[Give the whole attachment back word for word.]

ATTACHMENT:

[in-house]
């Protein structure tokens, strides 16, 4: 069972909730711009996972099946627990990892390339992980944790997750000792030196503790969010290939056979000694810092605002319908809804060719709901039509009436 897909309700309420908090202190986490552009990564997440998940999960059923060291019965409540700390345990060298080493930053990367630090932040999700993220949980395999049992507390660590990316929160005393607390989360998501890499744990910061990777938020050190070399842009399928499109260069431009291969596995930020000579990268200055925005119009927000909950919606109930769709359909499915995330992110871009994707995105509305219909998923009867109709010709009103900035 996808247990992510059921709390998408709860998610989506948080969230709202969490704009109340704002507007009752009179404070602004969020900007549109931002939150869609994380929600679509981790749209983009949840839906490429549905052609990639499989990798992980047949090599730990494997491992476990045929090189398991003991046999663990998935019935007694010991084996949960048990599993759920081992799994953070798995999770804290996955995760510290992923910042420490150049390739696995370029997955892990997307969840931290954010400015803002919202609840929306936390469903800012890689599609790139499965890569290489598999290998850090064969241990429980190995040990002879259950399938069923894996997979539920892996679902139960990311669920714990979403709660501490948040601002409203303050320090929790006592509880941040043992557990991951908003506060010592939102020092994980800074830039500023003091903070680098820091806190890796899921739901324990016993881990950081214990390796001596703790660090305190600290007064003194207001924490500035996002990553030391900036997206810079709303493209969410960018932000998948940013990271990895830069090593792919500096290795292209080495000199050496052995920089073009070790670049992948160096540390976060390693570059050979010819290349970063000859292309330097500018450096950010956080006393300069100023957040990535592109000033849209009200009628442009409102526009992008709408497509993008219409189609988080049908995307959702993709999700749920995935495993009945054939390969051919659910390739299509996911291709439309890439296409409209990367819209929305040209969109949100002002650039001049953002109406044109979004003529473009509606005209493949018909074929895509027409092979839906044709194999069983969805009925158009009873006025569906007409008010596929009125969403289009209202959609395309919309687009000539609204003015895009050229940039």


[in-house]
């Protein structure tokens, strides 16, 4: 069972909730711009996972099946627990990892390339992980944790997750000792030196503790969010290939056979000694810092605002319908809804060719709901039509009436 897909309700309420908090202190986490552009990564997440998940999960059923060291019965409540700390345990060298080493930053990367630090932040999700993220949980395999049992507390660590990316929160005393607390989360998501890499744990910061990777938020050190070399842009399928499109260069431009291969596995930020000579990268200055925005119009927000909950919606109930769709359909499915995330992110871009994707995105509305219909998923009867109709010709009103900035 996808247990992510059921709390998408709860998610989506948080969230709202969490704009109340704002507007009752009179404070602004969020900007549109931002939150869609994380929600679509981790749209983009949840839906490429549905052609990639499989990798992980047949090599730990494997491992476990045929090189398991003991046999663990998935019935007694010991084996949960048990599993759920081992799994953070798995999770804290996955995760510290992923910042420490150049390739696995370029997955892990997307969840931290954010400015803002919202609840929306936390469903800012890689599609790139499965890569290489598999290998850090064969241990429980190995040990002879259950399938069923894996997979539920892996679902139960990311669920714990979403709660501490948040601002409203303050320090929790006592509880941040043992557990991951908003506060010592939102020092994980800074830039500023003091903070680098820091806190890796899921739901324990016993881990950081214990390796001596703790660090305190600290007064003194207001924490500035996002990553030391900036997206810079709303493209969410960018932000998948940013990271990895830069090593792919500096290795292209080495000199050496052995920089073009070790670049992948160096540390976060390693570059050979010819290349970063000859292309330097500018450096950010956080006393300069100023957040990535592109000033849209009200009628442009409102526009992008709408497509993008219409189609988080049908995307959702993709999700749920995935495993009945054939390969051919659910390739299509996911291709439309890439296409409209990367819209929305040209969109949100002002650039001049953002109406044109979004003529473009509606005209493949018909074929895509027409092979839906044709194999069983969805009925158009009873006025569906007409008010596929009125969403289009209202959609395309919309687009000539609204003015895009050229940039």